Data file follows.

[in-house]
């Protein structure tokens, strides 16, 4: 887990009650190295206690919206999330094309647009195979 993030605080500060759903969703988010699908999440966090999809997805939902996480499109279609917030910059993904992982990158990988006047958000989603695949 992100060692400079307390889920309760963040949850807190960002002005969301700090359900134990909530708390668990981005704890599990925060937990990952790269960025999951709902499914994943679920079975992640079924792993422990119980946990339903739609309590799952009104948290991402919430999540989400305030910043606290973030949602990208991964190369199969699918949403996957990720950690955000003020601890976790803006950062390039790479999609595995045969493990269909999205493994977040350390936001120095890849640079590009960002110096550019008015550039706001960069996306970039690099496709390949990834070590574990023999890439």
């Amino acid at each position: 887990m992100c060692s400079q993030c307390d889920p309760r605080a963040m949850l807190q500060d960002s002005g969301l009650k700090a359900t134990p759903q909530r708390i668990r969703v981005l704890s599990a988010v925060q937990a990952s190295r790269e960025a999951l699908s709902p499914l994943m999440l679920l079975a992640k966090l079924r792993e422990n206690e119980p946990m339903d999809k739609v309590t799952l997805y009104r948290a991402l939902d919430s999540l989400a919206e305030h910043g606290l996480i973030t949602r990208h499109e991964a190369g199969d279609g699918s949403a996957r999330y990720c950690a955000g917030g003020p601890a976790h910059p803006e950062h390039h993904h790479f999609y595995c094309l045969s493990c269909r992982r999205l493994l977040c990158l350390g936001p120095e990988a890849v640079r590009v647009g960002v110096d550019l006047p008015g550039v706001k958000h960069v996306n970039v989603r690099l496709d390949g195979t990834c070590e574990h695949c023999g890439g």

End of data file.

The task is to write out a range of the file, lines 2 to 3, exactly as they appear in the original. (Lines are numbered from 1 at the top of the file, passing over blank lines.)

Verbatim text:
């Protein structure tokens, strides 16, 4: 887990009650190295206690919206999330094309647009195979 993030605080500060759903969703988010699908999440966090999809997805939902996480499109279609917030910059993904992982990158990988006047958000989603695949 992100060692400079307390889920309760963040949850807190960002002005969301700090359900134990909530708390668990981005704890599990925060937990990952790269960025999951709902499914994943679920079975992640079924792993422990119980946990339903739609309590799952009104948290991402919430999540989400305030910043606290973030949602990208991964190369199969699918949403996957990720950690955000003020601890976790803006950062390039790479999609595995045969493990269909999205493994977040350390936001120095890849640079590009960002110096550019008015550039706001960069996306970039690099496709390949990834070590574990023999890439």
């Amino acid at each position: 887990m992100c060692s400079q993030c307390d889920p309760r605080a963040m949850l807190q500060d960002s002005g969301l009650k700090a359900t134990p759903q909530r708390i668990r969703v981005l704890s599990a988010v925060q937990a990952s190295r790269e960025a999951l699908s709902p499914l994943m999440l679920l079975a992640k966090l079924r792993e422990n206690e119980p946990m339903d999809k739609v309590t799952l997805y009104r948290a991402l939902d919430s999540l989400a919206e305030h910043g606290l996480i973030t949602r990208h499109e991964a190369g199969d279609g699918s949403a996957r999330y990720c950690a955000g917030g003020p601890a976790h910059p803006e950062h390039h993904h790479f999609y595995c094309l045969s493990c269909r992982r999205l493994l977040c990158l350390g936001p120095e990988a890849v640079r590009v647009g960002v110096d550019l006047p008015g550039v706001k958000h960069v996306n970039v989603r690099l496709d390949g195979t990834c070590e574990h695949c023999g890439g």